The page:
At this point, you need to forward routing to your OpenVPN subnet. First, create a variable, here we named ORCA, which will represent the primary network interface used by your server, and then use that variable to permanently add the routing rule:

ORCA=$(ip route get | awk 'NR==1 {print $(NF-2)}')
sudo firewall-cmd --permanent --direct --passthrough ipv4 -t nat -A POSTROUTING -s -o $ORCA -j MASQUERADE

Then reload the firewall with the following command:

sudo firewall-cmd --reload

Now, enable IP forwarding. This will route all web traffic from your client to your server’s IP address, and your client’s public IP address will effectively be hidden.

Open the sysctl.conf file to edit:

sudo vi /etc/sysctl.conf

Add the following line at the beginning of the file:

net.ipv4.ip_forward = 1

Restart the network service with the following command:

sudo systemctl restart network.service

Now you can start the OpenVPN service on Centos 7.

Step 5 – Start OpenVPN Server on Centos 7

First, you need to enable the OpenVPN server by adding it to the systemctl on Centos 7. Run the following command:

sudo systemctl -f enable openvpn@server.service

Start the OpenVPN server with the command below:

sudo systemctl start openvpn@server.service

Now check that the OpenVPN service is active and running on Centos 7 with the following command:

sudo systemctl status openvpn@server.service
openvpn@server.service - OpenVPN Robust And Highly Flexible Tunneling Application On server
   Loaded: loaded (/usr/lib/systemd/system/openvpn@.service; enabled; vendor preset: disabled)
   Active: active (running) since Tue 2021-08-31 05:02:39 EDT; 13s ago
 Main PID: 31504 (openvpn)
   Status: "Initialization Sequence Completed"
   CGroup: /system.slice/system-openvpn.slice/openvpn@server.service
           └─31504 /usr/sbin/openvpn --cd /etc/openvpn/ --config server.conf

The server-side configuration for OpenVPN on Centos 7 is completed. Let’s see how to configure the client side and connect to the OpenVPN server on Centos 7.

Step 6 – Configure the OpenVPN client

Despite everything in your client machine’s operating system, it will need a locally saved copy of the CA certificate, client key, and certificate generated, and the static encryption key you generated in the previous parts.

Locate the following lines on your server. may your key and certificate names be different.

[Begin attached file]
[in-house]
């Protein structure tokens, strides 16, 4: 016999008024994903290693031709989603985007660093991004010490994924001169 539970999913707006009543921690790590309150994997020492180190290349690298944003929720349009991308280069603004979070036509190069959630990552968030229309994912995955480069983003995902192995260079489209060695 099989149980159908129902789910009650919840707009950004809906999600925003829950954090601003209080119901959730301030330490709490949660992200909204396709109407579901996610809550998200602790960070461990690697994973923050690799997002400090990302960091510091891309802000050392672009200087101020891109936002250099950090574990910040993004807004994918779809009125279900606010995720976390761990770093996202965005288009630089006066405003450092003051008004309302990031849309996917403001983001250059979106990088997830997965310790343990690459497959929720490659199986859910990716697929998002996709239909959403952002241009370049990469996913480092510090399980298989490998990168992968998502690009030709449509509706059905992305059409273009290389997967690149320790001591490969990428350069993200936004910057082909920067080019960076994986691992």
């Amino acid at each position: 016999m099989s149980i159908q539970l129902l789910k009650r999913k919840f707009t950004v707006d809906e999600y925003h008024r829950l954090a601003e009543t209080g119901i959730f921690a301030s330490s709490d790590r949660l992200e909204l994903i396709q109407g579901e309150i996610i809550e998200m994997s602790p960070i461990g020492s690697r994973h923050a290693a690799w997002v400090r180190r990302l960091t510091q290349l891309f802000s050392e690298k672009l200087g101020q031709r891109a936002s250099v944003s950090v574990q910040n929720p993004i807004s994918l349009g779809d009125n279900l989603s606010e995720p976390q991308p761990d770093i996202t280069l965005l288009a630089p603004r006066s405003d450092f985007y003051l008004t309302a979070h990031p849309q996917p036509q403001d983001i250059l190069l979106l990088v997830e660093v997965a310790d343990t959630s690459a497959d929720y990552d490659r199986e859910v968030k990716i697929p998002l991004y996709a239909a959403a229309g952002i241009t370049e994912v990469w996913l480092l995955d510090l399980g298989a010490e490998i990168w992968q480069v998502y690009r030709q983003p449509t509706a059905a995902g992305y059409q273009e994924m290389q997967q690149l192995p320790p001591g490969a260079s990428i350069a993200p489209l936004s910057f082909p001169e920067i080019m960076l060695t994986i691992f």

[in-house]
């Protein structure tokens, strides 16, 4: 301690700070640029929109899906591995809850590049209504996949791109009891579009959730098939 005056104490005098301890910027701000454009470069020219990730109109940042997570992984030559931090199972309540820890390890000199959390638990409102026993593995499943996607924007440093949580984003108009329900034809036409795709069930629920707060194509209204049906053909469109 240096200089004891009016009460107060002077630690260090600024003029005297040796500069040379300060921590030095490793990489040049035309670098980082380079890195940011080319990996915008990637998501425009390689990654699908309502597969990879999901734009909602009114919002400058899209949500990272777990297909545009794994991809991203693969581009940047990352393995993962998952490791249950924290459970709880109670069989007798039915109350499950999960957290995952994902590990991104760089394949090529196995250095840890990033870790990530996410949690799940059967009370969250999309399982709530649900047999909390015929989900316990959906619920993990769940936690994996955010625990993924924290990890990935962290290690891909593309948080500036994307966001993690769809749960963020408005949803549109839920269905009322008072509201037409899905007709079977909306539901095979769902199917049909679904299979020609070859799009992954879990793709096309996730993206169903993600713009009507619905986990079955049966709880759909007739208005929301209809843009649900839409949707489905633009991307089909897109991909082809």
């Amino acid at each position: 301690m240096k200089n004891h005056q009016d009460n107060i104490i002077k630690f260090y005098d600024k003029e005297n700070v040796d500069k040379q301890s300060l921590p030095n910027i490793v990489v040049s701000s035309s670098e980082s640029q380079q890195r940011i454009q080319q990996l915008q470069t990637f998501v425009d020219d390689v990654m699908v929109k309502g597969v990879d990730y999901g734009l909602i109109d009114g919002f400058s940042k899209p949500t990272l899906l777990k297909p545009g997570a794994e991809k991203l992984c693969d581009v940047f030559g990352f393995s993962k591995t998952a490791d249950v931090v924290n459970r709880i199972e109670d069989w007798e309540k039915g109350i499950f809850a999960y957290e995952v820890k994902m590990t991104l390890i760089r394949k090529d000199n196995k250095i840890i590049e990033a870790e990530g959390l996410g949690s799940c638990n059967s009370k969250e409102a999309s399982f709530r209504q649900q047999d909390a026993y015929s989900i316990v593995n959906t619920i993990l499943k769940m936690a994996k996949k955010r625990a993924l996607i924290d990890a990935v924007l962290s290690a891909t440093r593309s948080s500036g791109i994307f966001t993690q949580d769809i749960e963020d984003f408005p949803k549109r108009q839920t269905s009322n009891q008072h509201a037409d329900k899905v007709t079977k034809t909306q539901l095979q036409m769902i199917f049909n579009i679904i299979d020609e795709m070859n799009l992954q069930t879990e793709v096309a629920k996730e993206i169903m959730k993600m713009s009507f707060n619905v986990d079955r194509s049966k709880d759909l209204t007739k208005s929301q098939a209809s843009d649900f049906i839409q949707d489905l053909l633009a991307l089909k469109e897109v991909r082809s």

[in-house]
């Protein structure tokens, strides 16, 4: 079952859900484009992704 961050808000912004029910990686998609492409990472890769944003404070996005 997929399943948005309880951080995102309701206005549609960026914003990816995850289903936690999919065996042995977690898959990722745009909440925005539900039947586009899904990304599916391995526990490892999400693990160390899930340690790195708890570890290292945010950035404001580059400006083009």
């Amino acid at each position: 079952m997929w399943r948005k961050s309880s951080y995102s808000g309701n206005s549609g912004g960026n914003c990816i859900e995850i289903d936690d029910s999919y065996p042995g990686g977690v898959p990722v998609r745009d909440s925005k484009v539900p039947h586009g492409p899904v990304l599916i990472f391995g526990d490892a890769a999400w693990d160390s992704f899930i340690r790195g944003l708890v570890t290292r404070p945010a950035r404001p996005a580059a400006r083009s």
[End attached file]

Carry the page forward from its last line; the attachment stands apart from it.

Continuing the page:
Copy these files to your client’s machine.

You can use SFTP or your favorite way. you can the files in your text editor and copy and paste the contents into the new files on your client machine.

Note: Remember where you save these files.

Now, create a file named client.ovpn on your client machine with the following command. this is a configuration file for the OpenVPN client that tells it how to connect to the server.

sudo vi client.ovpn

Add the following line to the file:

dev tun
user nobody
group nobody
cipher BF-CBC
ca /path/to/ca.crt
cert /path/to/client.crt
key /path/to/client.key
tls-crypt /path/to/myvpn.tlsauth
remote-cert-tls server
remote your_server_ip 1194 udp
proto udp
topology subnet

Note: Remember to change the name you gave to the client in your key and certificate. and put your own IP address instead of your-server-ip. and Make sure the paths to your key and certificate files are correct.

This file can now be used by any OpenVPN client to connect to your server.

Let’s see how to connect your client with other OS.

Configure the OpenVPN client on Windows

On Windows, you need to download the OpenVPN binaries from the OpenVPN community which come with a GUI.

Then, locate your “.ovpn” configuration file in the right directory, c:\Program Files\OpenVPN\config, and click connect in the GUI.

Note: OpenVPN GUI on Windows must be executed with administrative privileges.

Configure the OpenVPN client on MacOS

On macOS, the open-source application on the Tunnelblick gives an interface similar to the OpenVPN GUI on Windows and comes with OpenVPN and the required TUN/TAP drivers.

Locate your “.ovpn” configuration file into the ~/Library/Application Support/Tunnelblick/Configurations directory. and you can double-click on the “.ovpn” file.

Configure OpenVPN client on Linux

On Linux, you should install OpenVPN from your distribution’s official repositories. Now you can use OpenVPN by running the following command:

sudo openvpn --config ~/path/to/client.ovpn

After you set up a successful client connection, you can verify that your traffic is being routed through the VPN by checking Google to tell your public IP.


At this point, you have a fully operational VPN running on your OpenVPN server.

Hope you enjoy this article on the Orcacore website about to Set up and Configure an OpenVPN on Centos 7. You may be interested in these articles:

Set up Pritunl VPN Server and Client on Ubuntu 22.04

Install and Configure OpenVPN on Rocky Linux 9

Set up and Configure PPTP VPN on Linux